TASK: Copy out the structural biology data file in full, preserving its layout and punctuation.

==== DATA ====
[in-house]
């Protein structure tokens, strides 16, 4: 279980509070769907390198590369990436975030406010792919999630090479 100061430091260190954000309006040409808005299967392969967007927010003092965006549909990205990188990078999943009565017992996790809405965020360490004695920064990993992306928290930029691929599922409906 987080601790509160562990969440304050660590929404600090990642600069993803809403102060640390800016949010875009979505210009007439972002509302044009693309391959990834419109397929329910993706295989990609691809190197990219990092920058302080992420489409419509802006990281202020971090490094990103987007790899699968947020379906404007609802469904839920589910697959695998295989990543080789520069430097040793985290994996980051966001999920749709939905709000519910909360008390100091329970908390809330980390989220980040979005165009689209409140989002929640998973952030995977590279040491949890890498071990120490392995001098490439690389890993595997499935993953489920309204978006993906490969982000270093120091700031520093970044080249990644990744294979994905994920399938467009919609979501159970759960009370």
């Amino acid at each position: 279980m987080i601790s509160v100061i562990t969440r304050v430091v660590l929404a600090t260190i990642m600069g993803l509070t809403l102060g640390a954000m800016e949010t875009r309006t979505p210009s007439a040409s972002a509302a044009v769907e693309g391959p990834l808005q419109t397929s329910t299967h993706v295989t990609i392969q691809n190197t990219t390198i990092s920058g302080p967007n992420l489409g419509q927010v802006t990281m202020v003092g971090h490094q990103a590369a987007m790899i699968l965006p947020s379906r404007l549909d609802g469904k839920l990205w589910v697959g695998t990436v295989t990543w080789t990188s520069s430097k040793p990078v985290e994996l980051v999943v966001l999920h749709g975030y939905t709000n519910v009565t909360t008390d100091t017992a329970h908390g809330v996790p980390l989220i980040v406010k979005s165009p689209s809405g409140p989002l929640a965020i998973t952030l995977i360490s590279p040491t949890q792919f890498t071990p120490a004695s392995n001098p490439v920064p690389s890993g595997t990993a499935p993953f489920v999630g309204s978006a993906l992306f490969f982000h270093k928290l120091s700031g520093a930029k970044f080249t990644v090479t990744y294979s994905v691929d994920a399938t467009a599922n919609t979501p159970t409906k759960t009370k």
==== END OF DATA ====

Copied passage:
[in-house]
């Protein structure tokens, strides 16, 4: 279980509070769907390198590369990436975030406010792919999630090479 100061430091260190954000309006040409808005299967392969967007927010003092965006549909990205990188990078999943009565017992996790809405965020360490004695920064990993992306928290930029691929599922409906 987080601790509160562990969440304050660590929404600090990642600069993803809403102060640390800016949010875009979505210009007439972002509302044009693309391959990834419109397929329910993706295989990609691809190197990219990092920058302080992420489409419509802006990281202020971090490094990103987007790899699968947020379906404007609802469904839920589910697959695998295989990543080789520069430097040793985290994996980051966001999920749709939905709000519910909360008390100091329970908390809330980390989220980040979005165009689209409140989002929640998973952030995977590279040491949890890498071990120490392995001098490439690389890993595997499935993953489920309204978006993906490969982000270093120091700031520093970044080249990644990744294979994905994920399938467009919609979501159970759960009370």
């Amino acid at each position: 279980m987080i601790s509160v100061i562990t969440r304050v430091v660590l929404a600090t260190i990642m600069g993803l509070t809403l102060g640390a954000m800016e949010t875009r309006t979505p210009s007439a040409s972002a509302a044009v769907e693309g391959p990834l808005q419109t397929s329910t299967h993706v295989t990609i392969q691809n190197t990219t390198i990092s920058g302080p967007n992420l489409g419509q927010v802006t990281m202020v003092g971090h490094q990103a590369a987007m790899i699968l965006p947020s379906r404007l549909d609802g469904k839920l990205w589910v697959g695998t990436v295989t990543w080789t990188s520069s430097k040793p990078v985290e994996l980051v999943v966001l999920h749709g975030y939905t709000n519910v009565t909360t008390d100091t017992a329970h908390g809330v996790p980390l989220i980040v406010k979005s165009p689209s809405g409140p989002l929640a965020i998973t952030l995977i360490s590279p040491t949890q792919f890498t071990p120490a004695s392995n001098p490439v920064p690389s890993g595997t990993a499935p993953f489920v999630g309204s978006a993906l992306f490969f982000h270093k928290l120091s700031g520093a930029k970044f080249t990644v090479t990744y294979s994905v691929d994920a399938t467009a599922n919609t979501p159970t409906k759960t009370k």